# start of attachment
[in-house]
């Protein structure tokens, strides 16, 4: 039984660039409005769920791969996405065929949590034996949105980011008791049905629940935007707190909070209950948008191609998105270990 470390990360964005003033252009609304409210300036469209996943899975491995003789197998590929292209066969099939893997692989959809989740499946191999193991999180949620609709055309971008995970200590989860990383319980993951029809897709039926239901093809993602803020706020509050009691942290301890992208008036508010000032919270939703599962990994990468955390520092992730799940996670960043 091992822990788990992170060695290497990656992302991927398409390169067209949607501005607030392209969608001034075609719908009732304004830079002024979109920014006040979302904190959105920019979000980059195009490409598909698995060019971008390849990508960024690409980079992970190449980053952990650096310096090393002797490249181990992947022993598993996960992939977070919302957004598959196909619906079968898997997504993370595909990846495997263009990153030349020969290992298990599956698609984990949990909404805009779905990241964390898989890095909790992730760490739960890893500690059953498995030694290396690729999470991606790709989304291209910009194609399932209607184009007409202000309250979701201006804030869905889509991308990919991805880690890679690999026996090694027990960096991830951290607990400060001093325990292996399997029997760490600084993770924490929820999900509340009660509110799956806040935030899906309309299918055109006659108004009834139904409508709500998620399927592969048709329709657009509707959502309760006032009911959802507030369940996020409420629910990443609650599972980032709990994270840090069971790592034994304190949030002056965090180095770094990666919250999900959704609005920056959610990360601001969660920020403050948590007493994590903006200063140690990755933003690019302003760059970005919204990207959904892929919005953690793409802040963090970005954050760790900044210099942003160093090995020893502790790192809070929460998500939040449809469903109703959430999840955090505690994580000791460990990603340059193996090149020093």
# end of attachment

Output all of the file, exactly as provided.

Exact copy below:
[in-house]
């Protein structure tokens, strides 16, 4: 039984660039409005769920791969996405065929949590034996949105980011008791049905629940935007707190909070209950948008191609998105270990 470390990360964005003033252009609304409210300036469209996943899975491995003789197998590929292209066969099939893997692989959809989740499946191999193991999180949620609709055309971008995970200590989860990383319980993951029809897709039926239901093809993602803020706020509050009691942290301890992208008036508010000032919270939703599962990994990468955390520092992730799940996670960043 091992822990788990992170060695290497990656992302991927398409390169067209949607501005607030392209969608001034075609719908009732304004830079002024979109920014006040979302904190959105920019979000980059195009490409598909698995060019971008390849990508960024690409980079992970190449980053952990650096310096090393002797490249181990992947022993598993996960992939977070919302957004598959196909619906079968898997997504993370595909990846495997263009990153030349020969290992298990599956698609984990949990909404805009779905990241964390898989890095909790992730760490739960890893500690059953498995030694290396690729999470991606790709989304291209910009194609399932209607184009007409202000309250979701201006804030869905889509991308990919991805880690890679690999026996090694027990960096991830951290607990400060001093325990292996399997029997760490600084993770924490929820999900509340009660509110799956806040935030899906309309299918055109006659108004009834139904409508709500998620399927592969048709329709657009509707959502309760006032009911959802507030369940996020409420629910990443609650599972980032709990994270840090069971790592034994304190949030002056965090180095770094990666919250999900959704609005920056959610990360601001969660920020403050948590007493994590903006200063140690990755933003690019302003760059970005919204990207959904892929919005953690793409802040963090970005954050760790900044210099942003160093090995020893502790790192809070929460998500939040449809469903109703959430999840955090505690994580000791460990990603340059193996090149020093």